Land Snail Ecology
St. Anthony's Wilderness, State Game Lands 211, PA; by Ken Hotopp Land snails are mollusks found on all continents and they occur virtually everywhere in Eastern North America, where there are more than 500 native species. They live primarily in the upper leaf litter of forests, old fields, and wetlands, but also in more disturbed habitats such as active gardens and fields, river banks, suburbs, and even cities. The term “land snails” includes snails and slugs, which have no obvious shell.
These terrestrial mollusks feed upon a wide variety of organic material, mainly green or dead herbaceous plants, rotting wood and fungi, bark and algae, but they also consume empty snail shells, sap, animal scats and carcasses, and even rasp limestone rock or cement. Carnivorous snail species attack nematodes and other snails.
Land snails in turn are eaten by a variety of invertebrate and vertebrate predators. Predators include invertebrates such as parasitic mites, nematodes and flies; beetle larvae, beetles and millipedes; and other snails. Cychrine beetles have specialized bodies for preying upon land snails. Fireflies are a well-known insect whose larvae consume snails. Vertebrate predators of snails and slugs include herptiles such as salamanders and turtles; shrews, mice and other small mammals; and birds, especially ground-foragers such as thrushes, grouse, and turkey.
With regard to ecosystem function, shelled land snails (as opposed to slugs) are important in calcium cycling. They glean calcium from their food, concentrate it in their shells that are made mainly from calcium carbonate, and pass it up the food chain as they are consumed by Predators. Both shelled snails and slugs can generally be categorized as decomposers, though they play only a small role compared to other decomposition organisms.
Land snails do not move far over their lifetime, so they can be excellent indicators of site history and site conditions. Because shelled land snails have a high calcium demand, they are sensitive to calcium availability due to soils and plants. Site moisture and past land clearing or fire also strongly influence snail populations. Land snails have been used extensively in European archaeology to interpret environments of the distant past. They can also be indicators of pollution, as they uptake environmental toxins such as cadmium.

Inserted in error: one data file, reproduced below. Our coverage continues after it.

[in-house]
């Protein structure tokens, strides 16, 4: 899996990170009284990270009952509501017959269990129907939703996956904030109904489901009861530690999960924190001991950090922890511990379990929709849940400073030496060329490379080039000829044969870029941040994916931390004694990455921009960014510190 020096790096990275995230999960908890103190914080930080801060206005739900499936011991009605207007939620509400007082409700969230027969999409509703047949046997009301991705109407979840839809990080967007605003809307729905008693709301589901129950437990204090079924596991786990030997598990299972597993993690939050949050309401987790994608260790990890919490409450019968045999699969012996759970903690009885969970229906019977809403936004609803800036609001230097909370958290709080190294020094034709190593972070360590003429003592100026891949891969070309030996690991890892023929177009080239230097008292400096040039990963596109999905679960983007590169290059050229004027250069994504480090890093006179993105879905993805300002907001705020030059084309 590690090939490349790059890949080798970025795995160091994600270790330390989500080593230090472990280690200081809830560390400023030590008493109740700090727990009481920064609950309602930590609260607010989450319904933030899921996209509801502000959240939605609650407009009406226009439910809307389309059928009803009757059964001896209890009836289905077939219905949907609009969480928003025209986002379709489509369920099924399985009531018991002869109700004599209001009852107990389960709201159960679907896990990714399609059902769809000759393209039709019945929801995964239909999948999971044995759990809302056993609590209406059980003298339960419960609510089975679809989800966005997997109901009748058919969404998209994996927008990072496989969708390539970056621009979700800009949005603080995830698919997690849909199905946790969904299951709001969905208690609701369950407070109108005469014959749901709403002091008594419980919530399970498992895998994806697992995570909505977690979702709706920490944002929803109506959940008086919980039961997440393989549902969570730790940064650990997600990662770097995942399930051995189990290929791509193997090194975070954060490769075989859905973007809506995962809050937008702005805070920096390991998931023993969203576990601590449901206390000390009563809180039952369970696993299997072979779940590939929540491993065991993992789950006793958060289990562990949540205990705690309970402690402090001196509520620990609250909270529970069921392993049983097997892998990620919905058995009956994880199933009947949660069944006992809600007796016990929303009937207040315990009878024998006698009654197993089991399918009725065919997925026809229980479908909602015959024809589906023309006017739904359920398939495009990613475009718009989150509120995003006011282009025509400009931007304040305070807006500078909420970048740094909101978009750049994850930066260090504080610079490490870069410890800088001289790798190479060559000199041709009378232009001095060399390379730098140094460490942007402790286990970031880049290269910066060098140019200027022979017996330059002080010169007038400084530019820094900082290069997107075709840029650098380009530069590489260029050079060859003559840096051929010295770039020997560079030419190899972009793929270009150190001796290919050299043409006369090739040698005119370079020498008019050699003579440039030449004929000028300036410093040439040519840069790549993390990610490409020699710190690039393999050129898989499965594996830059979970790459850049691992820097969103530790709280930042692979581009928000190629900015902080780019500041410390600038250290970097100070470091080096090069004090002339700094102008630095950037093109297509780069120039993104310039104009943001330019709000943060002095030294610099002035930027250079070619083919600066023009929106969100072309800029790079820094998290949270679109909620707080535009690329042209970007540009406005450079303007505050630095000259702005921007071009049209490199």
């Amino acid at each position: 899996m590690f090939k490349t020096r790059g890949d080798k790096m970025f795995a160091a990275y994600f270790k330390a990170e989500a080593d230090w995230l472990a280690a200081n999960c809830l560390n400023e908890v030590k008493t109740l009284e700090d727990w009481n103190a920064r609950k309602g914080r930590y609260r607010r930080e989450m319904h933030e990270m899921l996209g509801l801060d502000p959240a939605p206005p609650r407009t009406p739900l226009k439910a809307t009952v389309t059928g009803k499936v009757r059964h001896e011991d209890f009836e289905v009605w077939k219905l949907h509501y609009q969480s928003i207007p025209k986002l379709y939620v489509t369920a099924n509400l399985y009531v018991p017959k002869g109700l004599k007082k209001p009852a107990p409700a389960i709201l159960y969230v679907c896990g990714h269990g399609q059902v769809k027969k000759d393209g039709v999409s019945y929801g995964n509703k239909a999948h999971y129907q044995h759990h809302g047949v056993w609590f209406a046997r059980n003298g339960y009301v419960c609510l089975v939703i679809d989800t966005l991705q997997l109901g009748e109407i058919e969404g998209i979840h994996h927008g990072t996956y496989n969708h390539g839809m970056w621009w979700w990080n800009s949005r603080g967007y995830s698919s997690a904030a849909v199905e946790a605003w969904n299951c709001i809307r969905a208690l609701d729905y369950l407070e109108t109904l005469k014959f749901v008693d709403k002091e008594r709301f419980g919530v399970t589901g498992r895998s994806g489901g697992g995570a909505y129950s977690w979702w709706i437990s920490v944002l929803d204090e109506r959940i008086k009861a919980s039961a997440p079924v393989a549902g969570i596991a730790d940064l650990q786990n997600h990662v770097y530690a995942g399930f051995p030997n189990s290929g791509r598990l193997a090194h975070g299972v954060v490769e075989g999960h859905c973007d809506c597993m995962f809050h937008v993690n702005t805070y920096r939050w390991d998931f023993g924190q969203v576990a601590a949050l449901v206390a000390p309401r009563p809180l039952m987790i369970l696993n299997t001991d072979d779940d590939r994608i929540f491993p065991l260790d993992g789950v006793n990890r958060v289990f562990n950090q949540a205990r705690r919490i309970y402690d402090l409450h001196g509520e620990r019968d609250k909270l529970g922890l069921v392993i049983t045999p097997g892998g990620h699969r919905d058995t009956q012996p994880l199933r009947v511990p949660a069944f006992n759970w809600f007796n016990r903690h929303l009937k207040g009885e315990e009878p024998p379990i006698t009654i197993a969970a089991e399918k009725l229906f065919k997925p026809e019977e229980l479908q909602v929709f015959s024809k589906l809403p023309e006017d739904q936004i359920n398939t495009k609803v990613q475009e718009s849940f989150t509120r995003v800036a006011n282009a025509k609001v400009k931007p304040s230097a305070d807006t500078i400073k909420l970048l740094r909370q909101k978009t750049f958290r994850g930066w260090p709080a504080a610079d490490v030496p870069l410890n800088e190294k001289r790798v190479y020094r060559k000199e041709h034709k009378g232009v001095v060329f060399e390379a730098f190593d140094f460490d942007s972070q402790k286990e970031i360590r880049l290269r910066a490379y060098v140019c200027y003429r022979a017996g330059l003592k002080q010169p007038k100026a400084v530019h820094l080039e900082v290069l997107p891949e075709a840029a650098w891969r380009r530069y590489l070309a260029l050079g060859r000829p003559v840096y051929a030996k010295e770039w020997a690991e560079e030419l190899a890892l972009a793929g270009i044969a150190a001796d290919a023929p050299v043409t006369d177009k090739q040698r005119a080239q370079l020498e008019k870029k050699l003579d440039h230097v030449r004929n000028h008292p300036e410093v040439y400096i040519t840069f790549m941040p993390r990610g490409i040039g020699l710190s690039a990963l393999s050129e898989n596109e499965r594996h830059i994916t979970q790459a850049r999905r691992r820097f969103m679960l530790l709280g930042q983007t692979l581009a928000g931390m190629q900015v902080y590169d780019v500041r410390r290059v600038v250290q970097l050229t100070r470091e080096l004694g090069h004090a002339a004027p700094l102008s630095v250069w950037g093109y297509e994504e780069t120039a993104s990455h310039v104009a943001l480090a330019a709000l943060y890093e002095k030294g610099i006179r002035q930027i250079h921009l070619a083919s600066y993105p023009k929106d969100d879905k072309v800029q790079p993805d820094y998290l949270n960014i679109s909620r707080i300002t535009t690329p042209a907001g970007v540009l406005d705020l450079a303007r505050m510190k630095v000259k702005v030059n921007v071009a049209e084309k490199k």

Human use of land snails as food ranges from Native American consumption of Oreohelix species snails in the western states, to fine dining upon Helix species snails served as escargot in restaurants. Medical uses include the production of an anti-agglutinin from the albumin glands of Helix aspersa.
Land snails can also have negative interactions with other organisms. Snails are intermediate hosts to a variety of mammalian parasites. The cervid brainworm Parelaphostrongylus tenuis is carried by deer and can severely limit moose and caribou populations. But the most serious ecosystem and agricultural impacts due to land snails are often related to non-native pest populations. For example, the introduced European white garden snail Theba pisana that can damage ornamental and citrus plants has been the subject of eradication programs in California. And virtually every Pennsylvania gardener knows the problems that introduced arionid slugs can cause.
Further importation of non-native land snails as pets or as “biological control” agents has the potential to create major agricultural and ecosystem impacts. The Giant African Snail is one popular pet, which – although it is illegal to import to the United States – is being sold by poorly-regulated, ignorant, or unscrupulous dealers and then released into the wild by unknowing owners.
Ken Hotopp 10/22/05
Development of this site was supported by the generous contributions of Pennsylvanians to the Wild Resource Conservation Fund, and by the Virginia Dept. of Game and Inland Fisheries with a State Wildlife Grant from the US Fish & Wildlife Service.